The endemic Norwegian lemming (Lemmus lemmus) is an icon for cyclic species, famous since the Middle Ages for its enormous population outbreaks and mass movements. Although the drivers behind this cyclicity have been intensively investigated, virtually nothing is known about the extent to which long-distance dispersal during population peaks actually lead to gene flow among mountain tundra areas. In this article, we use nine microsatellite markers to address this question and analyse range-wide genetic diversity and differentiation between Fennoscandian sub-regions. The results revealed a high genetic variation with a surprisingly weak population structure, comparable to that of much larger mammals. The differentiation was mainly characterized as a genetic cline across the species' entire distribution, and results from spatial autocorrelation analyses suggested that gene flow occurs with sufficiently high frequency to create a genetic patch size of 100 km. Further, we found that for the equivalent distances, the southern sub-regions were genetically more similar to each other than those in the north, which indicates that the prolonged periods of interrupted lemming cyclicity recorded in the northern parts of Fennoscandia have led to increased isolation and population differentiation. In summary, we propose that mass movements during peak years act as pulses of gene flow between mountain tundra areas, and that these help to maintain genetic variation and counteract differentiation over vast geographic distances.

  • 19.
    Meijer, Tomas
    et al.
    Stockholm University, Faculty of Science, Department of Zoology.
    Elmhagen, Bodil
    Stockholm University, Faculty of Science, Department of Zoology.
    Norén, Karin
    Stockholm University, Faculty of Science, Department of Zoology.
    Dahlgren, Johan
    Angerbjörn, Anders
    Stockholm University, Faculty of Science, Department of Zoology.
    Reproductive strategy in a cyclic environmentManuscript (preprint) (Other academic)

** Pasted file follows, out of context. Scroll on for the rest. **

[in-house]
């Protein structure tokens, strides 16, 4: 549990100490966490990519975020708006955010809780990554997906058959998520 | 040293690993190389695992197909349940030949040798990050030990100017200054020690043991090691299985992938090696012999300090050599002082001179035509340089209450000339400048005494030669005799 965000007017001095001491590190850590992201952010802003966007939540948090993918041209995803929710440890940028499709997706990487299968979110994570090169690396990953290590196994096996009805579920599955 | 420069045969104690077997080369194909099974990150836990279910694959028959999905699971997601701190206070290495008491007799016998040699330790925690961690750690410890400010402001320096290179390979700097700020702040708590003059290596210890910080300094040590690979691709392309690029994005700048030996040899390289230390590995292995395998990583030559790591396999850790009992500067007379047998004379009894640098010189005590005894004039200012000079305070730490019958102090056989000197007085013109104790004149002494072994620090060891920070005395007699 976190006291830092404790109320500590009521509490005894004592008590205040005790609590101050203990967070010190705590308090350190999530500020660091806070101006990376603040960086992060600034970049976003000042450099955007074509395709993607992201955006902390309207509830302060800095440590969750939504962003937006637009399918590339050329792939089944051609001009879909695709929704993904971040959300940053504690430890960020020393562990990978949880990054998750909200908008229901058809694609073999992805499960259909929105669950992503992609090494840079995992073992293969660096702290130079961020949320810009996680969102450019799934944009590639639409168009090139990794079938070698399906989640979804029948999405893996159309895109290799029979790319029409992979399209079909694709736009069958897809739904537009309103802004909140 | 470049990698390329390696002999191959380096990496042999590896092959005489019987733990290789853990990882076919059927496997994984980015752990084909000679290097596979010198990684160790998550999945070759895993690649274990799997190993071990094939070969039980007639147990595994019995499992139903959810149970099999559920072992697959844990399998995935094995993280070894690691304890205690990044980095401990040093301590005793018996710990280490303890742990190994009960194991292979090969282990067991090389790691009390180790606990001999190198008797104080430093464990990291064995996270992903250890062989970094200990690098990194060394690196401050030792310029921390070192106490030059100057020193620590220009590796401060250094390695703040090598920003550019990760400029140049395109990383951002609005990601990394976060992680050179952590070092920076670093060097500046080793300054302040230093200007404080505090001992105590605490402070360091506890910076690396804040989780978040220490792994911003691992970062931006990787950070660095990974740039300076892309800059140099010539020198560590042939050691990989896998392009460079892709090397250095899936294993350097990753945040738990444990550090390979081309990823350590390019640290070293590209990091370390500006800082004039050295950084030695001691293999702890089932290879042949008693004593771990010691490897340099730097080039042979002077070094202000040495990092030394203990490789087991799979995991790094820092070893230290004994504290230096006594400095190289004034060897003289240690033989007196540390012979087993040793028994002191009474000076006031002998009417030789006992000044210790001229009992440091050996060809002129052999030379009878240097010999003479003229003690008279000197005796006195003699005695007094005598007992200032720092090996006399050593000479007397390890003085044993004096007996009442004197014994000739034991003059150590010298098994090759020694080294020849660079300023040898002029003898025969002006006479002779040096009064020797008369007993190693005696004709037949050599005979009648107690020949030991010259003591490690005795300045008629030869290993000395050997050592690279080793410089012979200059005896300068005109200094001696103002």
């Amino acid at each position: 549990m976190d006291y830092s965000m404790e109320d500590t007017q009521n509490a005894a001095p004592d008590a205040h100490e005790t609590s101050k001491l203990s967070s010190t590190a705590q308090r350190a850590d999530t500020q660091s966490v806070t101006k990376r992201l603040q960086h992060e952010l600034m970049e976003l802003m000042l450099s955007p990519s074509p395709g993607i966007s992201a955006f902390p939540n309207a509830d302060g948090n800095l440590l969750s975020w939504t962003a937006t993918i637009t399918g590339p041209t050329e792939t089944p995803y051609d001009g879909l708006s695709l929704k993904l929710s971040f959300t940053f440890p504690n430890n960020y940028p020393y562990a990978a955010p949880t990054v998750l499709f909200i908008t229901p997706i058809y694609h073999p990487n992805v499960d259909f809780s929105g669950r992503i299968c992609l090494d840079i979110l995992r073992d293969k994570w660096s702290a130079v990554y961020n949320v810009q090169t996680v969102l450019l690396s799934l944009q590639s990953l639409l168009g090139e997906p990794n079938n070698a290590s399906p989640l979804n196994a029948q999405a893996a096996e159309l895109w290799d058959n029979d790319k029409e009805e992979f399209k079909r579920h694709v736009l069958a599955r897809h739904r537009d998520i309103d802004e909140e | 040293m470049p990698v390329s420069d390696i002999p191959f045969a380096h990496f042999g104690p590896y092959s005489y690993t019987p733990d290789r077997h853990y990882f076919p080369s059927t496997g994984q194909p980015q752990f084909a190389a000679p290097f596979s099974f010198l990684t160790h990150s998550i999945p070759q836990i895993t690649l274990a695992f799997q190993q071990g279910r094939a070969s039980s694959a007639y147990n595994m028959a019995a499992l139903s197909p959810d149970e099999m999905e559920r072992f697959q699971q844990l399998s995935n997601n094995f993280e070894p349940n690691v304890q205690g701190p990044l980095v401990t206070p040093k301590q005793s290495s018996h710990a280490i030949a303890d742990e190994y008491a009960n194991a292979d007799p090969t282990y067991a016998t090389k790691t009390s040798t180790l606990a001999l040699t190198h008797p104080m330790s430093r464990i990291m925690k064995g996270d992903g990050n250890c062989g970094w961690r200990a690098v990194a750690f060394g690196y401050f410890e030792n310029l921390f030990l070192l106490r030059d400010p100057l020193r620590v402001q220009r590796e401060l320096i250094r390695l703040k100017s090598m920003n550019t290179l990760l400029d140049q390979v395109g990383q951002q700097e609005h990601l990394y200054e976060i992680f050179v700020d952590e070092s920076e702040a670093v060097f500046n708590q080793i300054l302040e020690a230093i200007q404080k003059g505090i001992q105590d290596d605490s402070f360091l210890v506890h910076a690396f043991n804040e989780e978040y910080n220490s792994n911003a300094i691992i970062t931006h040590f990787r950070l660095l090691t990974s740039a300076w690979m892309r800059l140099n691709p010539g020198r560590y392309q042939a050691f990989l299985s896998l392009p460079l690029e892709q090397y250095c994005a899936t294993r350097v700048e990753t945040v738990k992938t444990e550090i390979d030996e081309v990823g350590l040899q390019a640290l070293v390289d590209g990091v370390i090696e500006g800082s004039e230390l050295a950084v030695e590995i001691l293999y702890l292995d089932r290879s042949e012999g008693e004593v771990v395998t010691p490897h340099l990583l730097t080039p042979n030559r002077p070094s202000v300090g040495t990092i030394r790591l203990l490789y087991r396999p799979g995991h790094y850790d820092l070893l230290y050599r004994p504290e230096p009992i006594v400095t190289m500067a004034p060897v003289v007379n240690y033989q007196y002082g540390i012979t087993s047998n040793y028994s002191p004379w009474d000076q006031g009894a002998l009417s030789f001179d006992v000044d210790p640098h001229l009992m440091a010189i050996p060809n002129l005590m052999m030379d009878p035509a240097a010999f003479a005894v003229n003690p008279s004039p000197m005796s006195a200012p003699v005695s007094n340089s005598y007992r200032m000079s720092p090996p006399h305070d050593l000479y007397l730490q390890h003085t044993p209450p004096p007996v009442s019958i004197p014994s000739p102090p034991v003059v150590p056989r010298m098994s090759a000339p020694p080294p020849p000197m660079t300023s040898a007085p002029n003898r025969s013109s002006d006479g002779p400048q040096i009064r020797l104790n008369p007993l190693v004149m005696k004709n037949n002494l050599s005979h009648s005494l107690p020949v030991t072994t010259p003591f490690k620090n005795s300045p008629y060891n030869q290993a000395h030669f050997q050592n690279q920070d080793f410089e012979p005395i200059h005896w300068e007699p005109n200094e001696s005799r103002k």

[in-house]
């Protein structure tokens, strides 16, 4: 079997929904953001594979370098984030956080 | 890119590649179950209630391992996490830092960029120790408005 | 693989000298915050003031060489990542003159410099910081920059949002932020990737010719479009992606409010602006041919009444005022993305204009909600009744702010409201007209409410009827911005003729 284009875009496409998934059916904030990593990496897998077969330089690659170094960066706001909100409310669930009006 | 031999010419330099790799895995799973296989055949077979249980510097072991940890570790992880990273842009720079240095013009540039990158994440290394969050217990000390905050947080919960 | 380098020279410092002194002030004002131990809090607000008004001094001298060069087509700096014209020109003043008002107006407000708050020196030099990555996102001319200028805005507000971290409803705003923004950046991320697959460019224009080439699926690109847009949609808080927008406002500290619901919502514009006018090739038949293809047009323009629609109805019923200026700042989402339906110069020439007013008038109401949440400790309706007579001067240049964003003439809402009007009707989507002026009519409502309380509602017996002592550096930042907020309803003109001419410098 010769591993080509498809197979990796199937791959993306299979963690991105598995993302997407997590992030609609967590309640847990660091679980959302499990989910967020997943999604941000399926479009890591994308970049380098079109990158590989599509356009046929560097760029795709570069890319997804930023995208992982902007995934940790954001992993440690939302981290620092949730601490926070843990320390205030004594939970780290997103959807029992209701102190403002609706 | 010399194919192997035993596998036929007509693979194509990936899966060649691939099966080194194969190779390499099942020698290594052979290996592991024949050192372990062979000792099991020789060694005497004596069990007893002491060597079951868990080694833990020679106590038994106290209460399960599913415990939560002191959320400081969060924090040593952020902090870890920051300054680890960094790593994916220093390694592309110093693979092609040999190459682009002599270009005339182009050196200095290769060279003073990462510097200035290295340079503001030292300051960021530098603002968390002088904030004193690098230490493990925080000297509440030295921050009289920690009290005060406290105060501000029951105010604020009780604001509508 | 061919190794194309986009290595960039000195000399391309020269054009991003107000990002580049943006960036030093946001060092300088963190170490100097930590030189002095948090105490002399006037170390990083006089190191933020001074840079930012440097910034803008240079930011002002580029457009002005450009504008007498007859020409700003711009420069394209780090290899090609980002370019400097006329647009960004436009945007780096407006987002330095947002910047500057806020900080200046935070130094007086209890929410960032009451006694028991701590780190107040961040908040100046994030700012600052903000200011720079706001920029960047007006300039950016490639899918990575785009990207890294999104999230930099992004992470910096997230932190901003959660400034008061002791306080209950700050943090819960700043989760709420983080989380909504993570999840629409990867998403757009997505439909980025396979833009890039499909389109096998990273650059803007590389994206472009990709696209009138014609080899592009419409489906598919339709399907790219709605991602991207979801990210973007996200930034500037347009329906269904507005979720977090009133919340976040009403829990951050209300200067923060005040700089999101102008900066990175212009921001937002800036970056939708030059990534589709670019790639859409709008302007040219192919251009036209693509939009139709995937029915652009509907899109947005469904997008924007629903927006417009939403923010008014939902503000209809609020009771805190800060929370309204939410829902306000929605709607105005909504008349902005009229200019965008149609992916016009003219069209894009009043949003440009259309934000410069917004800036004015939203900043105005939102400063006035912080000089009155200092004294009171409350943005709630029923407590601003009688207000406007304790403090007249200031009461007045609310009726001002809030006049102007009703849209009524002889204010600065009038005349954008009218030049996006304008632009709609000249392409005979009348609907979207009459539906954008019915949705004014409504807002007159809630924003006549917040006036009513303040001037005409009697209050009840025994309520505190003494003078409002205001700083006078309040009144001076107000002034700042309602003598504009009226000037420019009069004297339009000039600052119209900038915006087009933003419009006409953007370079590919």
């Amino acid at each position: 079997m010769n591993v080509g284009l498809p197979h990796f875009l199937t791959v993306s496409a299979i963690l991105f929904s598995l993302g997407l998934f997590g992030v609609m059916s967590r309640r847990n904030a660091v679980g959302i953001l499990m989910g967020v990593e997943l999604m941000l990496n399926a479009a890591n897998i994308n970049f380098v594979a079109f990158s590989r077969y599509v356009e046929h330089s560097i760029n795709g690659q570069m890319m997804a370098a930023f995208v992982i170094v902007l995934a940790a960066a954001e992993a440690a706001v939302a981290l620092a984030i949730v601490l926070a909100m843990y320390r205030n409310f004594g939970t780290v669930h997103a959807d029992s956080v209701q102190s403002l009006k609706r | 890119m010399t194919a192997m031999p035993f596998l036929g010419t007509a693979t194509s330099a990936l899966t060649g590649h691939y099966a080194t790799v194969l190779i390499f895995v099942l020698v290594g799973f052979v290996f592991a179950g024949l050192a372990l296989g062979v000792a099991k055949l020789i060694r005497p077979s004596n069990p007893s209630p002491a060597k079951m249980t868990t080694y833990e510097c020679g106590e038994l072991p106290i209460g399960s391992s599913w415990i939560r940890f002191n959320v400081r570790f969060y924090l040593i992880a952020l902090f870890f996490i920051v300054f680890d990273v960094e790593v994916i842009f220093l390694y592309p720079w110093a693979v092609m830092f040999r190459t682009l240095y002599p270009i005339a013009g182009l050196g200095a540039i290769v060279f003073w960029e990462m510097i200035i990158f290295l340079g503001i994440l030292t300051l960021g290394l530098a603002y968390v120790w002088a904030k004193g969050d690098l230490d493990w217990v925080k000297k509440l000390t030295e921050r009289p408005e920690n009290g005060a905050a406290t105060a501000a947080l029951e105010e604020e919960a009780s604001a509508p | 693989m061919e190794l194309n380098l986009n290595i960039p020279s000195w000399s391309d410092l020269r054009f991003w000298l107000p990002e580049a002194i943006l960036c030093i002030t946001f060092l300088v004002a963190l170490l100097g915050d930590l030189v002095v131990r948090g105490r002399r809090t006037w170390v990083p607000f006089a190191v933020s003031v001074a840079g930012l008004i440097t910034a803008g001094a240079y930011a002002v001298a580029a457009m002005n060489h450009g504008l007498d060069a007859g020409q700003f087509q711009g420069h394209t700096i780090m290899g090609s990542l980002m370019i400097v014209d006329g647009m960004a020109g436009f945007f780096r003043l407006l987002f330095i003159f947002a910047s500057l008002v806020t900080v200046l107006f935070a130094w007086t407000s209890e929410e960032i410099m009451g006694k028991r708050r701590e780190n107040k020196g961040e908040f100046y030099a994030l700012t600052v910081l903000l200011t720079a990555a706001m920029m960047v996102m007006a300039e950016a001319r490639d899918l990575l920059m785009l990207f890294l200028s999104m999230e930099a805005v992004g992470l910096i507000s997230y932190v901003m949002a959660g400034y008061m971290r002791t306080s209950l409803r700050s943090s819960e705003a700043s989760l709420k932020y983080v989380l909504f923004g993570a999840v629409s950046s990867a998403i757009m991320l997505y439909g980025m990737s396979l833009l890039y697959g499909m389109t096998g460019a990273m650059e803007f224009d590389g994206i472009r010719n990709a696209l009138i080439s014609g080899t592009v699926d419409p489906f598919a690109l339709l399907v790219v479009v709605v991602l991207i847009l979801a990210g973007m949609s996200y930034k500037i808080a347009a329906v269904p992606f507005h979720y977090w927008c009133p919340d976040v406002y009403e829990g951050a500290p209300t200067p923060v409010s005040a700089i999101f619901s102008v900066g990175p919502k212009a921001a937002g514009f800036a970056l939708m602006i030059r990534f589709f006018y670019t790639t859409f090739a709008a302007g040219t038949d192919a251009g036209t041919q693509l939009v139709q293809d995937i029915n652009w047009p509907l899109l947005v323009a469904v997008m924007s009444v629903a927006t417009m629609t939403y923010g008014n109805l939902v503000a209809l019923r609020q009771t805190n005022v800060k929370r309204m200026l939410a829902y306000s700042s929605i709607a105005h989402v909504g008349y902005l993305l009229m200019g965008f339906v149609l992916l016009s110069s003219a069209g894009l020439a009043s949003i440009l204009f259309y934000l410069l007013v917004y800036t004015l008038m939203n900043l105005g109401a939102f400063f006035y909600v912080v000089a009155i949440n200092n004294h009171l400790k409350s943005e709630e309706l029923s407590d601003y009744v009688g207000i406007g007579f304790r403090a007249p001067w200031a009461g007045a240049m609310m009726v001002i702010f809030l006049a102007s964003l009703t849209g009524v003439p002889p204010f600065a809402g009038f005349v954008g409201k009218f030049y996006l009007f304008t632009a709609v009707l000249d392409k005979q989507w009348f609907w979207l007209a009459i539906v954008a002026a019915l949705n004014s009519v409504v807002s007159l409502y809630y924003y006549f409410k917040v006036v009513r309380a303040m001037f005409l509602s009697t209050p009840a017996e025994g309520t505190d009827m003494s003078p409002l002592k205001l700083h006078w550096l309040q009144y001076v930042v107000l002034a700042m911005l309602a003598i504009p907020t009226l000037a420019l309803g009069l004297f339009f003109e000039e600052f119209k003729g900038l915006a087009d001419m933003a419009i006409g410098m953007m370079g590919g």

Abstract [en]

    The ability to maximize life-time reproductive output in relation to ecological variation in time and space is central for individual fitness. In cyclic environments the optimal litter size might vary over time depending on fluctuations in food abundance, offspring survival and their future fecundity. The arctic fox in Scandinavia is highly dependent on cyclic small rodents, such as lemmings and voles, for its reproduction. The arctic foxes can adjust their litter size in relation to small rodent phase, but this adjustment cannot be explained by food abundance only. In the rodent increase phase, litters are larger than expected from food abundance, while litters are smaller than expected in the decrease phase. In this paper, we studied how arctic fox litter size is associated with variation in the offspring reproductive value, specifically if the reproductive value is higher in the increase phase of the small rodent cycle. We followed the survival and fecundity, i.e. number of offspring, of 282 ear-tagged arctic foxes for a minimum of 4 years after birth in relation to small rodent phase. We found substantial variation in reproductive values, with a 3.2 times higher reproductive value for cubs born in the increase phase (0.74) compared to the decrease phase (0.23). The most pronounced difference in reproductive value between offspring born in different phases was caused by survival from birth to the end of their first year. Of the offspring born in the increase phase, 32% survived their first year compared to only 9% in the decrease phase. Our data supports that the observed phase dependent adjustment of arctic fox litter size has a demographic (and thereby an evolutionary) advantage by maximizing the number of offspring when the reproductive value is highest.